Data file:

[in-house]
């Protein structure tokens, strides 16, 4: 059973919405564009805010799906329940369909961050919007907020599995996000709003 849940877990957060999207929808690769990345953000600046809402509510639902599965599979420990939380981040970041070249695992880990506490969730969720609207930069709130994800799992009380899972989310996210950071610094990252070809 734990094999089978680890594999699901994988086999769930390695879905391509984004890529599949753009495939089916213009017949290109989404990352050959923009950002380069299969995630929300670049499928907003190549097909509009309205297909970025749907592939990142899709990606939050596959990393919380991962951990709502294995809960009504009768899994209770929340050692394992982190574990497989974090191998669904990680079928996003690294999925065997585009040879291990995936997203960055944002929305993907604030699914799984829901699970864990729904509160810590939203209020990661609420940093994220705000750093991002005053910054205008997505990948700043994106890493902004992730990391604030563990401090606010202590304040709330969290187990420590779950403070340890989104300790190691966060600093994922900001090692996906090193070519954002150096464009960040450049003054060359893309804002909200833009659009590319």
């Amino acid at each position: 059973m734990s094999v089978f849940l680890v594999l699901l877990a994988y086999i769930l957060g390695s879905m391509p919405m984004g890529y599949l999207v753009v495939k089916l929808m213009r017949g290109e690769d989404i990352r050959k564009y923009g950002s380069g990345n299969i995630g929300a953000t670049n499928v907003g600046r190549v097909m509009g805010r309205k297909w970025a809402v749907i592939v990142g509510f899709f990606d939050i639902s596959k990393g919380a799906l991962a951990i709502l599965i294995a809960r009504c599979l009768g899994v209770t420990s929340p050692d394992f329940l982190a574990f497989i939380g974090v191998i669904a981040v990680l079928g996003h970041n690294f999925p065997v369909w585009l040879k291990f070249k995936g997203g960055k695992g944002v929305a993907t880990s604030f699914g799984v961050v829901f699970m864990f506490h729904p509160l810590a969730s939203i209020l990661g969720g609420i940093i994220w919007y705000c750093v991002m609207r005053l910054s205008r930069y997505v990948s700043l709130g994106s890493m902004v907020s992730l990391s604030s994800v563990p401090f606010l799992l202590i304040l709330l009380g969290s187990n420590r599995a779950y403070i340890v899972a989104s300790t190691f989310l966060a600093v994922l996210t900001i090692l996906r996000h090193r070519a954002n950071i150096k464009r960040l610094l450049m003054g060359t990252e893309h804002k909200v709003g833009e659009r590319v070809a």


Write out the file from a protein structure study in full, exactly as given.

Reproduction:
[in-house]
């Protein structure tokens, strides 16, 4: 059973919405564009805010799906329940369909961050919007907020599995996000709003 849940877990957060999207929808690769990345953000600046809402509510639902599965599979420990939380981040970041070249695992880990506490969730969720609207930069709130994800799992009380899972989310996210950071610094990252070809 734990094999089978680890594999699901994988086999769930390695879905391509984004890529599949753009495939089916213009017949290109989404990352050959923009950002380069299969995630929300670049499928907003190549097909509009309205297909970025749907592939990142899709990606939050596959990393919380991962951990709502294995809960009504009768899994209770929340050692394992982190574990497989974090191998669904990680079928996003690294999925065997585009040879291990995936997203960055944002929305993907604030699914799984829901699970864990729904509160810590939203209020990661609420940093994220705000750093991002005053910054205008997505990948700043994106890493902004992730990391604030563990401090606010202590304040709330969290187990420590779950403070340890989104300790190691966060600093994922900001090692996906090193070519954002150096464009960040450049003054060359893309804002909200833009659009590319």
């Amino acid at each position: 059973m734990s094999v089978f849940l680890v594999l699901l877990a994988y086999i769930l957060g390695s879905m391509p919405m984004g890529y599949l999207v753009v495939k089916l929808m213009r017949g290109e690769d989404i990352r050959k564009y923009g950002s380069g990345n299969i995630g929300a953000t670049n499928v907003g600046r190549v097909m509009g805010r309205k297909w970025a809402v749907i592939v990142g509510f899709f990606d939050i639902s596959k990393g919380a799906l991962a951990i709502l599965i294995a809960r009504c599979l009768g899994v209770t420990s929340p050692d394992f329940l982190a574990f497989i939380g974090v191998i669904a981040v990680l079928g996003h970041n690294f999925p065997v369909w585009l040879k291990f070249k995936g997203g960055k695992g944002v929305a993907t880990s604030f699914g799984v961050v829901f699970m864990f506490h729904p509160l810590a969730s939203i209020l990661g969720g609420i940093i994220w919007y705000c750093v991002m609207r005053l910054s205008r930069y997505v990948s700043l709130g994106s890493m902004v907020s992730l990391s604030s994800v563990p401090f606010l799992l202590i304040l709330l009380g969290s187990n420590r599995a779950y403070i340890v899972a989104s300790t190691f989310l966060a600093v994922l996210t900001i090692l996906r996000h090193r070519a954002n950071i150096k464009r960040l610094l450049m003054g060359t990252e893309h804002k909200v709003g833009e659009r590319v070809a």